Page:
Holiday Toy Safety

By: Rebecca Michelsen, M.Ed., MCHES, Manager of Community Outreach & Family Programs

The holidays are upon us and so is the lure of new toys and gadgets. While it’s fun to buy your little ones a few new surprises, it’s important to remember that even with toys, safety comes first. According to the Consumer Product Safety Commission, the ER estimated 251,700 toy-related injuries in 2017.

What steps can you take to make sure your child’s toys are safe?

Check toys for lead.

Surprisingly enough, toys still sold today have been found to contain unsafe levels of lead and other harmful substances. Last year, the U.S. Public Interest Research Group Education Fund found that certain fidget spinners from a big box retailer contained “dangerously high levels of lead…” Make sure to check material labels and keep an eye out for warnings on tags.

Purchase age-appropriate toys.

Most manufacturers label toys with the intended age group of who the toy was created for. Companies are also encouraged to label toys as “choking hazards” for children under 3 years. Choking hazards include small toys or larger toys with parts that could easily detach or break. It’s also important to note that while a toy might be appropriate for an older child, if they have younger siblings, it could still pose a risk. Don Huber, Director of Product Safety for Consumer Reports advises parents to monitor playtime when smaller children are in the house. A small part can easily become lost during play and found by a curious toddler. If you’re wondering if the toy or part is too small, ask yourself this: can it fit through a toilet paper tube? If so, a child can choke on it.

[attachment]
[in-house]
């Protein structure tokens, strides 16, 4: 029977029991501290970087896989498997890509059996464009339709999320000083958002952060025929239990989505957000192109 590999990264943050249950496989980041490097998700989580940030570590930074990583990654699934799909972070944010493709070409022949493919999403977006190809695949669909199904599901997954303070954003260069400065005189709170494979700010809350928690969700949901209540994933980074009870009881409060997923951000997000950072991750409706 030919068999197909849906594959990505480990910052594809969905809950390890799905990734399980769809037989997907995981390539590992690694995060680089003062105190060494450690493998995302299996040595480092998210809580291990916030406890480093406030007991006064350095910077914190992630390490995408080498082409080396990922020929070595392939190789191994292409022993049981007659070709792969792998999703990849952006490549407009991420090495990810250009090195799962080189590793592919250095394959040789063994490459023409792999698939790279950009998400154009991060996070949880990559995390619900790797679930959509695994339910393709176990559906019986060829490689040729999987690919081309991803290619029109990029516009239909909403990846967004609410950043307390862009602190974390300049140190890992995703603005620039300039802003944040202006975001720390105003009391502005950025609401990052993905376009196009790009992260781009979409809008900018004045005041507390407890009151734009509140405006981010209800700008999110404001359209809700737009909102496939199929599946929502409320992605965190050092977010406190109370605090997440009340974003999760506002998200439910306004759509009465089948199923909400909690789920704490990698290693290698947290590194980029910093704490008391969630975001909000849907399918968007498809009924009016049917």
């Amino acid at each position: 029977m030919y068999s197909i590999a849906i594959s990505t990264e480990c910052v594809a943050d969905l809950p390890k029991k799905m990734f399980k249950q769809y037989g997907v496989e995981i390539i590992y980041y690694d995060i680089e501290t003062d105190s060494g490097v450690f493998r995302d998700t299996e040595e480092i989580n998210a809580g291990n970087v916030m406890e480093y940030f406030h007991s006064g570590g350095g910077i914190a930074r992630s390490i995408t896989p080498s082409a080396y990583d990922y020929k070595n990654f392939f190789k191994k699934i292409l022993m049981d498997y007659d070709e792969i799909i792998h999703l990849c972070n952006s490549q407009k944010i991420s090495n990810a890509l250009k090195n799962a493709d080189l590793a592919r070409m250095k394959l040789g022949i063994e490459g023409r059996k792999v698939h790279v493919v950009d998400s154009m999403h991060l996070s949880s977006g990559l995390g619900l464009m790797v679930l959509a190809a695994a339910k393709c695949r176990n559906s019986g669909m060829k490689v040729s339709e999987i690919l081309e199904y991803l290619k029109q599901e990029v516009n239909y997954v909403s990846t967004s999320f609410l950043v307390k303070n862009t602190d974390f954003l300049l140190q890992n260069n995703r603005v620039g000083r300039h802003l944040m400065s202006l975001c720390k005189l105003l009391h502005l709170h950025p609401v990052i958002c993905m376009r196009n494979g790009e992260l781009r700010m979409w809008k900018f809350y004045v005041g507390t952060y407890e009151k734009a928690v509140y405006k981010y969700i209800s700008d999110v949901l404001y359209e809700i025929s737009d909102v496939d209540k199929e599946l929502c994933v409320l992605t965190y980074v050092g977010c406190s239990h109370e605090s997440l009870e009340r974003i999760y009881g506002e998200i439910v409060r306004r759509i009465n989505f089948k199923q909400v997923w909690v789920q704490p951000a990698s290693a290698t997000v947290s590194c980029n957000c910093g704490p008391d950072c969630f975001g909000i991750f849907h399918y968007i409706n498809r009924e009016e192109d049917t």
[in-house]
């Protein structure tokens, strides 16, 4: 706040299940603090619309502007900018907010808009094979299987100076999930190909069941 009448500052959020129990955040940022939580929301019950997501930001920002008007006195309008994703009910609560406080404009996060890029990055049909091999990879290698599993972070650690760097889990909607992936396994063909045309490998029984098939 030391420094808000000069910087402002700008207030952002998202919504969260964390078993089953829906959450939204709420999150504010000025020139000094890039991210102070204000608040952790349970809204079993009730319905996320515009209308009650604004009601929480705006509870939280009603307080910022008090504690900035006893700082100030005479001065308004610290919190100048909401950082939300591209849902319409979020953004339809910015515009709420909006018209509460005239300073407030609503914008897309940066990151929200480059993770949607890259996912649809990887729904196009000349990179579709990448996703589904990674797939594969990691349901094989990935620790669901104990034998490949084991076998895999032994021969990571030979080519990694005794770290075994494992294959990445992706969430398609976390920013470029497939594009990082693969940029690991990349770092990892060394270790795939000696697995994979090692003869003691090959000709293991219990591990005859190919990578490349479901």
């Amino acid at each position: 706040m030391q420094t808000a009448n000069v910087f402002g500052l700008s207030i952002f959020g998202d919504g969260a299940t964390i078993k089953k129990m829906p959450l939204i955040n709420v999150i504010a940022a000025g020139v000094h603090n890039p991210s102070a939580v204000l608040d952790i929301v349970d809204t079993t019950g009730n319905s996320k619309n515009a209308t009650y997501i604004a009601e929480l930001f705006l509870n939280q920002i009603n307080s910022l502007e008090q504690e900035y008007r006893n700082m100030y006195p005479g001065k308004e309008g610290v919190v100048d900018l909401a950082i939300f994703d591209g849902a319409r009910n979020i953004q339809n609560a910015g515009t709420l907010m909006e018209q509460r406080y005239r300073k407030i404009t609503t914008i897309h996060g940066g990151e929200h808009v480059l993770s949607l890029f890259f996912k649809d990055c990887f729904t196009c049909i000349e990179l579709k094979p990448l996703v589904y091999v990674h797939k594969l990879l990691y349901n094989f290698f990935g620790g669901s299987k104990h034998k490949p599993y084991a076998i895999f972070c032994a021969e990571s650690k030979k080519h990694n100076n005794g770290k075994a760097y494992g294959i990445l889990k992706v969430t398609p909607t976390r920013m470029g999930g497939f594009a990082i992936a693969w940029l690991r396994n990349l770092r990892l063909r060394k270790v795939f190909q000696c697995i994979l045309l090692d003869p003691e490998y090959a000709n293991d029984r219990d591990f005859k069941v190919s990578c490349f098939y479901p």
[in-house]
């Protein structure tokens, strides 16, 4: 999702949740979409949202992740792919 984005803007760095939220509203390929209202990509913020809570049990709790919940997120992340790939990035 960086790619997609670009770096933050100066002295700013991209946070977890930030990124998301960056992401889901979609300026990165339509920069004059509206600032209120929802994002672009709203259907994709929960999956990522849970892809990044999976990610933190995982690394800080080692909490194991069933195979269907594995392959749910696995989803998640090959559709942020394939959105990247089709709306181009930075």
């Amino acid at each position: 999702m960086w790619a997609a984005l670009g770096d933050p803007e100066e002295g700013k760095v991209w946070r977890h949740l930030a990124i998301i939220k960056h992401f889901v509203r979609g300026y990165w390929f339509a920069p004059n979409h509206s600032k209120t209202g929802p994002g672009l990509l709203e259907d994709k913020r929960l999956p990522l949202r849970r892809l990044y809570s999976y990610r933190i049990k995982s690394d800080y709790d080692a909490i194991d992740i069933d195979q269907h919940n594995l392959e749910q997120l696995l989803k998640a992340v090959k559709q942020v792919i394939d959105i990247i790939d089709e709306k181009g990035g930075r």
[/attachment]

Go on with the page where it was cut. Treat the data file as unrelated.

Beware of magnetic toys.

According to federal toy safety guidelines, a magnet with a “flux index” or the “…measure of the force of attraction between the magnets” of more than 50 kG² mm² and is small enough to be swallowed is hazardous. In fact, if a child swallows two or more of these magnets, they can pose a serious health risk because they can come together inside the child’s intestine. Also, beware of toys with batteries, especially small button batteries as these can easily be swallowed and are poisonous.

Play it safe with toy cars and scooters.

While riding toys are often the most fun, they can also be very dangerous and account for almost half of toy-related deaths. Make sure to closely supervise children while playing with ride-on toys and also ensure they have the correct safety equipment. Helmets and knee pads can allow your child to stay safe while having fun!

In addition to these safety tips, it’s important to always be aware of toy recalls. Defects can happen to even the most solidly-built toy.

What measures have you taken to ensure your child’s toys are safe?

 

References:
https://www.cpsc.gov/s3fs-public/Toy_Report_2018.pdf?qIO1DVoYhV6lzYgcLa04K28yF28BOgdS
https://www.consumerreports.org/child-safety/toy-safety-tips-holiday-gift-buying/

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